“3. On the 23rd of October, 1852, the ship being fixed in winter quarters, and the Sylvester warming apparatus at work, maintaining a constant equal temperature, brewing operations were commenced, with the view of keeping up a periodical supply for the ship’s company.

“4. The proportions used were,—essence of malt, 120 lbs., and of hops 4 lbs., to fifty-four gallons of water: these were boiled together for two hours in the ship’s coppers, and then put into a fifty-six gallon cask, which was placed (for the purpose of obtaining the highest temperature in the ship, steady at about 70°) by the side of the funnel of the Sylvester warming apparatus. In about eighteen hours after, the temperature of the mixture had fallen to 90°, when yeast was added, and generally in a few minutes produced vigorous fermentation, which was maintained for seven or eight days, the froth being thrown off at the bung-hole and received from a leather spout, nailed on the side of the cask, into a tub placed on the deck, from which the cask was kept filled as it became necessary, for the first two days almost every hour, and afterwards at longer intervals, as fermentation slackened. As soon as it had ceased to work, the cask was bunged up and removed, to settle and fine for a fortnight; it was then broached for issue.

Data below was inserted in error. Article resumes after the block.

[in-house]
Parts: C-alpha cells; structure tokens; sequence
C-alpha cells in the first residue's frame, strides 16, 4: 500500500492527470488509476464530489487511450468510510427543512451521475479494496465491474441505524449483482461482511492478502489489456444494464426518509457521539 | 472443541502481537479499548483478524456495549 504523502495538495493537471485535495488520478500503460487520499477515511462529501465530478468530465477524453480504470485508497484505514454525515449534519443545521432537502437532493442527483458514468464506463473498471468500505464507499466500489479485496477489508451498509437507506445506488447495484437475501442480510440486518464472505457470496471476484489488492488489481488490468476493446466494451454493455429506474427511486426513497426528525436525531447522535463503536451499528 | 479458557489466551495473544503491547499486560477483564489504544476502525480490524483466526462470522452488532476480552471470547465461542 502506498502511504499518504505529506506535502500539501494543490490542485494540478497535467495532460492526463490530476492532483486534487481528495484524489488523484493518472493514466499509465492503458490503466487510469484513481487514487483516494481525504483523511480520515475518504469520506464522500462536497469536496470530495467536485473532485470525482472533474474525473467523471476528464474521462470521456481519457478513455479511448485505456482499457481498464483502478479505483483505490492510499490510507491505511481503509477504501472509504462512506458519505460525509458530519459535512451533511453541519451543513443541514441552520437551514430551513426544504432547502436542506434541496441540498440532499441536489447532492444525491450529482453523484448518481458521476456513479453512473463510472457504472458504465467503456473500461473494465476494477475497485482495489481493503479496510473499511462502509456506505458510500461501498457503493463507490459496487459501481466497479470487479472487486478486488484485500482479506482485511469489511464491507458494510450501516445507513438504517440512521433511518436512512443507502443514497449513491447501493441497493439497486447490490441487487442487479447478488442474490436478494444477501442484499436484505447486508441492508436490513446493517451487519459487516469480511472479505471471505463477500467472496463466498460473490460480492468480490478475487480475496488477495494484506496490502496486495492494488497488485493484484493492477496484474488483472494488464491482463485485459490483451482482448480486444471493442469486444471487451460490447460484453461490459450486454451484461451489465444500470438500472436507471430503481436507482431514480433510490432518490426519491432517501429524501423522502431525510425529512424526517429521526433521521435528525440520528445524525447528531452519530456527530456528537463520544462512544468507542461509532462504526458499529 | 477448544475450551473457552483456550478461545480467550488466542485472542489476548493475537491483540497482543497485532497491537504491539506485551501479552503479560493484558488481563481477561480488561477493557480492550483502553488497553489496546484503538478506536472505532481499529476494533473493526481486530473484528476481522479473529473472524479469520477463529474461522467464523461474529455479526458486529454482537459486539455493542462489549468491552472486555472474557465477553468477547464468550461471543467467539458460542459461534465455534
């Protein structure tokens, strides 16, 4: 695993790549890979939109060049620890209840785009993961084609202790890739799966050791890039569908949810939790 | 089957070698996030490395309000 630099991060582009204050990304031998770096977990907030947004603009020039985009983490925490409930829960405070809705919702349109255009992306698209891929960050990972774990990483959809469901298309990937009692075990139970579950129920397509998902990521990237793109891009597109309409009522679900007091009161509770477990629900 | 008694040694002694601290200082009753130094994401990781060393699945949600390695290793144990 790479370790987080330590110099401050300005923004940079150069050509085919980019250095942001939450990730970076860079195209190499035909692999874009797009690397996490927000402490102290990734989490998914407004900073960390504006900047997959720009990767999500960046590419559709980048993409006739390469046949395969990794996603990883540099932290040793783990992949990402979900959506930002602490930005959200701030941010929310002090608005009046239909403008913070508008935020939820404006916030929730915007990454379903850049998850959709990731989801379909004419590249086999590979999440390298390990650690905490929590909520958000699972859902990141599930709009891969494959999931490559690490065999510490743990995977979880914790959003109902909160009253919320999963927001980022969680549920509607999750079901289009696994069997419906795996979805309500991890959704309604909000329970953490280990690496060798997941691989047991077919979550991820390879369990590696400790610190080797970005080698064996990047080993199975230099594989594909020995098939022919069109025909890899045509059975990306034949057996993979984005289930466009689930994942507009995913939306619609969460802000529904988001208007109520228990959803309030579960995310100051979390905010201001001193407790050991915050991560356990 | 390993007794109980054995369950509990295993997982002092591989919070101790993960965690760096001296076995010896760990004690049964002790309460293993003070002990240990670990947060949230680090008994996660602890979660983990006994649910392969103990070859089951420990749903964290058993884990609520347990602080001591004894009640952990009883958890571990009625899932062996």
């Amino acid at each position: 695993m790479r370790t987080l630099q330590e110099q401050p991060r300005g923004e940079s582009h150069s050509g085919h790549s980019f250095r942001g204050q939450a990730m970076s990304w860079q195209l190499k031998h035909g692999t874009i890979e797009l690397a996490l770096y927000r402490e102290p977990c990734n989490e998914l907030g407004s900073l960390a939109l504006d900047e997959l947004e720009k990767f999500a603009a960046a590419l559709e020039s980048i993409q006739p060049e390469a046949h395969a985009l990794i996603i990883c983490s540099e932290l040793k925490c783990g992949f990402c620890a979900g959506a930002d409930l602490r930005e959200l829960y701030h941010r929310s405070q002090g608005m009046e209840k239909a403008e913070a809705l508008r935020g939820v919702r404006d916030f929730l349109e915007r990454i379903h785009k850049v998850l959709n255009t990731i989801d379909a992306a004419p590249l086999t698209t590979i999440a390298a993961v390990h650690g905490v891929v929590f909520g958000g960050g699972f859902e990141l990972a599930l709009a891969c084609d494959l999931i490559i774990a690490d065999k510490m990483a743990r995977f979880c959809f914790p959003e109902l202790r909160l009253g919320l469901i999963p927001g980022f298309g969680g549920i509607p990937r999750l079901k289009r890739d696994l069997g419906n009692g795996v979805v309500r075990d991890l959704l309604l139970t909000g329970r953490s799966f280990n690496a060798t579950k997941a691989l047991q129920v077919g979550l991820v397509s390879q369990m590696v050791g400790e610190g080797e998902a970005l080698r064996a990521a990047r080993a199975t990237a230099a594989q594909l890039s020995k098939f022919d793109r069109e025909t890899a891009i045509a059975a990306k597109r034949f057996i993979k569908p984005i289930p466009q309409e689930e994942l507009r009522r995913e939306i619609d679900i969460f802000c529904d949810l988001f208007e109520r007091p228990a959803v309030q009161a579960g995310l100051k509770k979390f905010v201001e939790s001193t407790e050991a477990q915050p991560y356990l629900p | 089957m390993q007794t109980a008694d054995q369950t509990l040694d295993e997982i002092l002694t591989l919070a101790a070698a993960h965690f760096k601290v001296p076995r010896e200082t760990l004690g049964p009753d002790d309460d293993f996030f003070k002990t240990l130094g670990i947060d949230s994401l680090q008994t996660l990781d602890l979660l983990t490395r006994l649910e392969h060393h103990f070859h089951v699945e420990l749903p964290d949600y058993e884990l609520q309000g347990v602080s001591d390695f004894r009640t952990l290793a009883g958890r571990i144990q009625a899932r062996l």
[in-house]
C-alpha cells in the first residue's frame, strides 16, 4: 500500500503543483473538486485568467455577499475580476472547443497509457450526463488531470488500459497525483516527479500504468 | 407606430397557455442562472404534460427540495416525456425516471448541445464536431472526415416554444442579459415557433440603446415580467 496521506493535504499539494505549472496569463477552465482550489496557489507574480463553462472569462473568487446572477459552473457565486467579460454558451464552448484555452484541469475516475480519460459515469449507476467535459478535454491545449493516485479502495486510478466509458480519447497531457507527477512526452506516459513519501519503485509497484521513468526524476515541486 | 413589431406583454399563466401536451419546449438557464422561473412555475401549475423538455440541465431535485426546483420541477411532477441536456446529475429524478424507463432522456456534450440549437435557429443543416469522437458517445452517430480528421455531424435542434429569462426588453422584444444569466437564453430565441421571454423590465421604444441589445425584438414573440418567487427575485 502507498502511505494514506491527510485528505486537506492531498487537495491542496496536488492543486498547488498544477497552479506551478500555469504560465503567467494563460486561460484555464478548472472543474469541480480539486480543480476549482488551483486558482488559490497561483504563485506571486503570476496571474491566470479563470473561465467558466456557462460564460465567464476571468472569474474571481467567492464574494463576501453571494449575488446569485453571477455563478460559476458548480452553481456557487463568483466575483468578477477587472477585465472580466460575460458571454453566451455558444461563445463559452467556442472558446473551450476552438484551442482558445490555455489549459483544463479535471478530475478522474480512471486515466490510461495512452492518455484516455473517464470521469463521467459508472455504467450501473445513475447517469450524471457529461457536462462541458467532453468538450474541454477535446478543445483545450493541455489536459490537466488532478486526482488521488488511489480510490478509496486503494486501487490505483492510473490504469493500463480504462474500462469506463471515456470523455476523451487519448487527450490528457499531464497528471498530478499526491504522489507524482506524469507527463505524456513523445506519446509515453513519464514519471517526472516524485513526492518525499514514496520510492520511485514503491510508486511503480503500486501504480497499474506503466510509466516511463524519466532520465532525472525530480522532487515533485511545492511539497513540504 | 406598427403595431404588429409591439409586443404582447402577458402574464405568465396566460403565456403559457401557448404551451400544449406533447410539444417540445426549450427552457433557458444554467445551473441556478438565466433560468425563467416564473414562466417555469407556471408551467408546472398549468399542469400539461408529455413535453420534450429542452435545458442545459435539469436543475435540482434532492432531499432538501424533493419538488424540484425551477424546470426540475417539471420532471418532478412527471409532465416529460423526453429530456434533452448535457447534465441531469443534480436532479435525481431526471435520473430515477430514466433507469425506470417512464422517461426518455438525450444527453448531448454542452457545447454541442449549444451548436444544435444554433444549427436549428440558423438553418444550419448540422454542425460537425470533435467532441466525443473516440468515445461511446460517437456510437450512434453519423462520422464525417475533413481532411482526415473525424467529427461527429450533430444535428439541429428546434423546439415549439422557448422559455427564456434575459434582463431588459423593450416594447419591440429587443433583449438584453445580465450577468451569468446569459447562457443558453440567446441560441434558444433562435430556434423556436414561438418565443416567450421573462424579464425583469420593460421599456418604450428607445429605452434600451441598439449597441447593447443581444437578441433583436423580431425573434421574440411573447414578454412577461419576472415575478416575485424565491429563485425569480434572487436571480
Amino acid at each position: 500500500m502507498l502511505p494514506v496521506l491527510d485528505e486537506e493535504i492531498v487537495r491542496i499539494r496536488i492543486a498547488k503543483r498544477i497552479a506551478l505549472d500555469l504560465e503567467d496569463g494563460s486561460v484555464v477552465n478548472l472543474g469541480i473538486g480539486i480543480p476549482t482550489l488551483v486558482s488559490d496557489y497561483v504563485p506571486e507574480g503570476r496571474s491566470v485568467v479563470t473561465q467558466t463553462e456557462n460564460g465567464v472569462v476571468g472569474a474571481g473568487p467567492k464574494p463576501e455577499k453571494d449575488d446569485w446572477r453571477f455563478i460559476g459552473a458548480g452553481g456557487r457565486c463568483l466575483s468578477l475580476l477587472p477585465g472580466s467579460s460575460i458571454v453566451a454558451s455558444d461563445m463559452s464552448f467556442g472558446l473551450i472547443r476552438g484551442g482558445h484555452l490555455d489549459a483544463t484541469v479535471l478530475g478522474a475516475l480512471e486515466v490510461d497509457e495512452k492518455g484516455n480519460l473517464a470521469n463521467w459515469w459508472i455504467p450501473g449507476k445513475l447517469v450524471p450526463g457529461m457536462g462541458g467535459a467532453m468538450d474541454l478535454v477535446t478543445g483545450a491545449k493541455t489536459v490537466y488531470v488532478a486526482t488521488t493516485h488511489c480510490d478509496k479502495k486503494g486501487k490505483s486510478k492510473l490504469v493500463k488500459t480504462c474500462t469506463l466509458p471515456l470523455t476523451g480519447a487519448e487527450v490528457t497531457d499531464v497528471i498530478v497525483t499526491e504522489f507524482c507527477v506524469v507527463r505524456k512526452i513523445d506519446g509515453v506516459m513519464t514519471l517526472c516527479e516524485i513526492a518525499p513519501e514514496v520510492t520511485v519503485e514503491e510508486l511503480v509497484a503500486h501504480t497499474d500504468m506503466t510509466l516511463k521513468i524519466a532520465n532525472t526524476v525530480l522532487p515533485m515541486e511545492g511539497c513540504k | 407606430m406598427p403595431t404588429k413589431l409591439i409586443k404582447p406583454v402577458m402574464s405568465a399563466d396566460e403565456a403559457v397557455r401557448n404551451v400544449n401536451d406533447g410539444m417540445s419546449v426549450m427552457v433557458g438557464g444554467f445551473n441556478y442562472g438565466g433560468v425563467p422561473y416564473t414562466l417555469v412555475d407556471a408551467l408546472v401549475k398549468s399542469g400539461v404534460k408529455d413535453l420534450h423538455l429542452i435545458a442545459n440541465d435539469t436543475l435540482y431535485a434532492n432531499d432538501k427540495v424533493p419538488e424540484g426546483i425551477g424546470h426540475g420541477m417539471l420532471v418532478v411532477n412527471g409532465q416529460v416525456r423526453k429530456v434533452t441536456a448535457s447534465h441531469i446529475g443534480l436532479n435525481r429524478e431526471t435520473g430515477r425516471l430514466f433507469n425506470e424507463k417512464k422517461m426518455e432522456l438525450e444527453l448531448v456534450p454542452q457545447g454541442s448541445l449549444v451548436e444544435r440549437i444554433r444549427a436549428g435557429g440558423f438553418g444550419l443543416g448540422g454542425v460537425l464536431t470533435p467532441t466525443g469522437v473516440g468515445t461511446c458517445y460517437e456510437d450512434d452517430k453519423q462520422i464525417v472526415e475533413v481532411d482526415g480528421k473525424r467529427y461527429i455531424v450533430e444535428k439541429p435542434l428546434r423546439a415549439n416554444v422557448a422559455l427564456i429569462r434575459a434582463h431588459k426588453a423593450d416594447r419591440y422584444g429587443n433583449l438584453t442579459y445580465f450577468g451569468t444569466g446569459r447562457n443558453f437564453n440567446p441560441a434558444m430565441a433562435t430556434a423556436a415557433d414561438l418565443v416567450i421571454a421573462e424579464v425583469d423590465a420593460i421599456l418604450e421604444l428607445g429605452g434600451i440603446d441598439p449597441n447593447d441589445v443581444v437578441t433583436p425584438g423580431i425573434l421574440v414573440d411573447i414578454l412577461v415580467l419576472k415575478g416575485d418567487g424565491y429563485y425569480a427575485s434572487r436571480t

“5. The beer thus produced was highly prized, and I think I may venture to state that, both for strength and flavour, it was all that could be desired.